Gavin Knight is an EVCOM Member and freelance filmmaker who, for years now, has been mentoring young filmmakers. We spoke to Gavin about his experience of mentoring, why he got involved with it and why he advises other experienced filmmakers to offer their expertise to schemes like this. 

You’ve been mentoring for Bath Spa for many years now. Why did you first get involved in mentoring?

About 10 years ago some friends had a daughter studying Film & TV at Bath Spa Uni and they asked me to help her look for a job.  So, I got in contact with Zara (not her real name!) and started to give her some advice.  One of the first things I asked: what films have you made at University and where can I view them? She had none…? – immediately alarm bells were ringing in my head…  How on earth is this graduate going to find a job in our industry if she hasn’t made anything yet?

Anyway, as luck would have it, a perfect role as Junior Production Asst. came up at my old company, Firehouse, so I sent Zara along to see my colleagues.  The feedback was not good at all – Zara was totally ill-prepared for her interview and her CV was a mess.

That prompted me to get in touch with Bath Spa to find out how this was possible & what careers advice they provided students. That’s how I got involved with their mentoring scheme!

Happy ending: Zara found some great jobs & currently works at a marketing agency, an area much more suited to her skills.


Gavin, you mentor across two different schemes. Please could you tell us a bit about each of them?

I’ve been working with Bath Spa students for a few years now and some have found their feet in our industry.  But not every student engages with the process!

In the early days when you’re matched with a student it was up to the Mentor to make all the running – arranging meetings, setting some objectives etc., based on guidance provided by Bath Spa.  Most of all, the students want you to help them find jobs or work experience, so it’s about you pointing them in the right direction, making suggestions & tailoring their CV.

This year Bath Spa have moved the whole programme to an online Mentoring Platform hosted by PushFar which makes the process a lot easier.

Not only is everything captured on the platform but also it enables Hannah Rudd, Mentoring & Careers Officer at Bath Spa, to monitor everyone’s progress.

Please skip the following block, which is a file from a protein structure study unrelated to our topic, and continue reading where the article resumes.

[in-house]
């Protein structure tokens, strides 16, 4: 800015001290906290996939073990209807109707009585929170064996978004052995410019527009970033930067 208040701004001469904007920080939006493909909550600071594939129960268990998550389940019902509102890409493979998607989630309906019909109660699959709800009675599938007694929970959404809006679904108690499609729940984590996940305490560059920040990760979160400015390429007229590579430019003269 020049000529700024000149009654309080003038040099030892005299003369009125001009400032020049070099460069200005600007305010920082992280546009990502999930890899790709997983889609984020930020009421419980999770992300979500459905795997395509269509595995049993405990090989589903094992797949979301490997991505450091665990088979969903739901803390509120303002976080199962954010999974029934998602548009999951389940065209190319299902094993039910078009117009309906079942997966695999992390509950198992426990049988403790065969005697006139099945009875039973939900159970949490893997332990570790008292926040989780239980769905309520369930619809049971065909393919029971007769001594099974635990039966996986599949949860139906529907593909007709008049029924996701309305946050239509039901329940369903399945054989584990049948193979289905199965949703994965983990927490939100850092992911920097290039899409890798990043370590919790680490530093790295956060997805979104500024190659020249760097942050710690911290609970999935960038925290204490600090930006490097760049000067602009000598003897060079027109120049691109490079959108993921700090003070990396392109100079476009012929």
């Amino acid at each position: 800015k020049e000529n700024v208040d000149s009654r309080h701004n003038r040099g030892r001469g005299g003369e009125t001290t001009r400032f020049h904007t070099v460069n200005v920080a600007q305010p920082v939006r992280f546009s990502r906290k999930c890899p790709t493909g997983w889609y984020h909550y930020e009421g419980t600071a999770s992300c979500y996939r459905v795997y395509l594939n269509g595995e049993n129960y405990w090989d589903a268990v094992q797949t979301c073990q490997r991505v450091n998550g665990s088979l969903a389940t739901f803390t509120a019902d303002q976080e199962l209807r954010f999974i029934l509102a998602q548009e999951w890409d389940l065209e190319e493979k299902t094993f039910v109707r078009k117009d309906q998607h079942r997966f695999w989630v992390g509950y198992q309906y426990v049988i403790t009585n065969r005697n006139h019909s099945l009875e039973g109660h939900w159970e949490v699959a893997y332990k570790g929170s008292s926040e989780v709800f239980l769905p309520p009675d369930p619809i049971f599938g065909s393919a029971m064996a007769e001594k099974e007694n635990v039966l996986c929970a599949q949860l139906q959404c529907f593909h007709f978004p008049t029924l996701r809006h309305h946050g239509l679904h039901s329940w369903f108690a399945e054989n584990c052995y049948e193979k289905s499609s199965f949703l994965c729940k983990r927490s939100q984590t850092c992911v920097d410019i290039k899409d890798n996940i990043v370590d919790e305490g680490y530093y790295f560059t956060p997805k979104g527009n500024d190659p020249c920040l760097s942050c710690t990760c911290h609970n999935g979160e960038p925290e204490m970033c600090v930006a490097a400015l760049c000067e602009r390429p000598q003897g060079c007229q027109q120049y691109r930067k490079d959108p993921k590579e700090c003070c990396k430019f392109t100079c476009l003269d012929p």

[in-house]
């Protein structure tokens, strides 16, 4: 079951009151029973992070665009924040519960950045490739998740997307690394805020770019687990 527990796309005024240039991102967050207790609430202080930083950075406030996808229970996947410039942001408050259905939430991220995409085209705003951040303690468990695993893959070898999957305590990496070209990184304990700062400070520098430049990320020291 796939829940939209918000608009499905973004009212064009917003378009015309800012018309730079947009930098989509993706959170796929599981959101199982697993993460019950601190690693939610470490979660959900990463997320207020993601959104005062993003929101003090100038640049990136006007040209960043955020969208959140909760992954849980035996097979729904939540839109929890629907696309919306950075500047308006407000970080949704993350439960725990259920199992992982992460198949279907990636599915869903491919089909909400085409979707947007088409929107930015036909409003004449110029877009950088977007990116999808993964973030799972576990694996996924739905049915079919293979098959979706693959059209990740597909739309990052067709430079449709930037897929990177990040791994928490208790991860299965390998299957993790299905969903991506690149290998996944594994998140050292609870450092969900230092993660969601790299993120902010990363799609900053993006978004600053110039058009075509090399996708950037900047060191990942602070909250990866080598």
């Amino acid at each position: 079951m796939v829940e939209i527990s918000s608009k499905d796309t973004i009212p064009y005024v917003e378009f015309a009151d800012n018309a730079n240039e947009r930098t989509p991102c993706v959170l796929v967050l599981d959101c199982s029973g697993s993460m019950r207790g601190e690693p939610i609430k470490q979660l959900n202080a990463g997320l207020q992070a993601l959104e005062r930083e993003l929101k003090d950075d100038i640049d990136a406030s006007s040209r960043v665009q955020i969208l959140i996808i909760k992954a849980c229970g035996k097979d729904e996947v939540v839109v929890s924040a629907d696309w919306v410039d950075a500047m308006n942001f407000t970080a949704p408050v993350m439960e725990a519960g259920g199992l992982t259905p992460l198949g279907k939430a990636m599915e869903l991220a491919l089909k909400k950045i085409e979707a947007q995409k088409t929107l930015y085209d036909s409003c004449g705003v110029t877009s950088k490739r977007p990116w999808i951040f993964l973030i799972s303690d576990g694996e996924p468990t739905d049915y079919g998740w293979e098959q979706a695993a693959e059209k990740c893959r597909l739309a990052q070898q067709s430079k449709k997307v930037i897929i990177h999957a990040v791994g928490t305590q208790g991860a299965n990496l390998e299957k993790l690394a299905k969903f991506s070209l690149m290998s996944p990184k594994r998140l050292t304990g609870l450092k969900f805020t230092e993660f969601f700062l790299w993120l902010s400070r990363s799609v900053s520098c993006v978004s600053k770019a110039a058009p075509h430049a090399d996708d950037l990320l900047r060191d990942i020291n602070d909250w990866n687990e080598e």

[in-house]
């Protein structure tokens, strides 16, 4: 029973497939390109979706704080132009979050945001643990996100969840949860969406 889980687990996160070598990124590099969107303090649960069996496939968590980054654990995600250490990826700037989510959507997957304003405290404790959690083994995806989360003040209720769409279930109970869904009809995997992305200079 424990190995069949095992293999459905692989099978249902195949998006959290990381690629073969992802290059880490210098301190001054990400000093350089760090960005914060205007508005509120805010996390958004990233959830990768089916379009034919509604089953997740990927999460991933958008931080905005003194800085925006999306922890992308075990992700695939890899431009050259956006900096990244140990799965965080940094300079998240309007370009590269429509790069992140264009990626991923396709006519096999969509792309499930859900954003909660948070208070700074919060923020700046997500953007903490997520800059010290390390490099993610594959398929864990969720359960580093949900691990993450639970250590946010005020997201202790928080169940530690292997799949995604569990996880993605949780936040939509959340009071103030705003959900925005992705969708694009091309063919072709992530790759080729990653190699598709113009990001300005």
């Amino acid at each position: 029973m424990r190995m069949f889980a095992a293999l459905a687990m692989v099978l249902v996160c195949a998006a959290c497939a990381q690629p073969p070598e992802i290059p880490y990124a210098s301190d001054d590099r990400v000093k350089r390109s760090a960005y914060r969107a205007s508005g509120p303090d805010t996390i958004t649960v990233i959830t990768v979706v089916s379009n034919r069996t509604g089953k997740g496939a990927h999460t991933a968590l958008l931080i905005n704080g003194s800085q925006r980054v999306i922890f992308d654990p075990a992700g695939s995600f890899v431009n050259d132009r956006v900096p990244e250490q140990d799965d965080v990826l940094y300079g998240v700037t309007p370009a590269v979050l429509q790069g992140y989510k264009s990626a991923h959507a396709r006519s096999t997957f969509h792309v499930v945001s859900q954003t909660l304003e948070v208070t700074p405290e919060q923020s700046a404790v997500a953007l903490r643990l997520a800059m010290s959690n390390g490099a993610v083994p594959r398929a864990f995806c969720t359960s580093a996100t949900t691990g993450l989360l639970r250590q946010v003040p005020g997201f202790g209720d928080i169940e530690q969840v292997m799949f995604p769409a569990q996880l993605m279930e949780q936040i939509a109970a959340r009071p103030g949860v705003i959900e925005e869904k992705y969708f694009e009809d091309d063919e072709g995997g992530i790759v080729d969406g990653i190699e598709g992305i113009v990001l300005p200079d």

The other scheme I’m mentoring on is Mama. I’ve only just joined them & I haven’t mentored anyone yet.  The scheme aims to help more disadvantaged youth get into media production.

Here are the two schemes:


What do you think mentorship brings to the film and broadcast industry specifically? What have you learnt from the process?

If I wasn’t freelance and I was running a production company again I’d definitely encourage my staff to get involved with mentoring because it can boost people’s perspectives & professional development.

Pushfar claim Mentors experience an increase in self-confidence, as their mentee’s success reaffirms their abilities.  It also keeps them up to date with the latest trends & technology in our ever-changing industry.

I used one of my Mentees as an editor on a project a few years ago.  Not only did he learn a lot about delivering a film to a specific brief, but I saw how & why crew roles were changing & overlapping.  He is now an established Self-Shooting Director who edits many of his own films.

Mentoring is just one of the ways your company can raise awareness of your services and recruit future talent into your organisation.

If you’ve been in industry for a while, like me, then mentoring can be an opportunity to understand the unique challenges and circumstances facing young people today. It’s opportunity to give something back & pass on your knowledge, wisdom & guidance.

The MAMA youth programme aims to go further because it helps disadvantaged people who are not in University-level education.  I think I’ll learn a lot too, in areas I’d not considered before as part of mentoring:

  • Exchanging perspectives around improving and understanding diversity and inclusion within teams, offices, and the overall industry
  • Close the knowledge gap on both sides
  • A better understanding of Unconscious Bias


As an experienced mentor, what advice would you give to people who are mentoring others for the first time? What would you say to someone considering becoming a mentor, and to someone considering joining a mentorship programme as a mentee?

If you have the time, I’d definitely encourage people to consider Mentoring.

Not only for all the two-way benefits I’ve explained, but for the simple reason that some of your Mentees might need somebody in the industry to talk to about their goals or careers.

The advice you give may seem incredibly simple, but if a student doesn’t have another adult to talk to then the practical answer to a basic question may escape them.

I’m sure there are many Schools & Universities around the country who are looking for Mentors in our sector.

I wish I’d had a Mentor when I was a student – I didn’t understand the world of work.  I kept on applying for similar jobs at the BBC. Eventually the BBC gave me an interview…not to employ me, but to give me a list of independent production companies to write to because I’d been persistent!  I had no idea all these ‘independents’ existed, but one of them gave me my first job.


Photo by Ritchie Rodas on Unsplash

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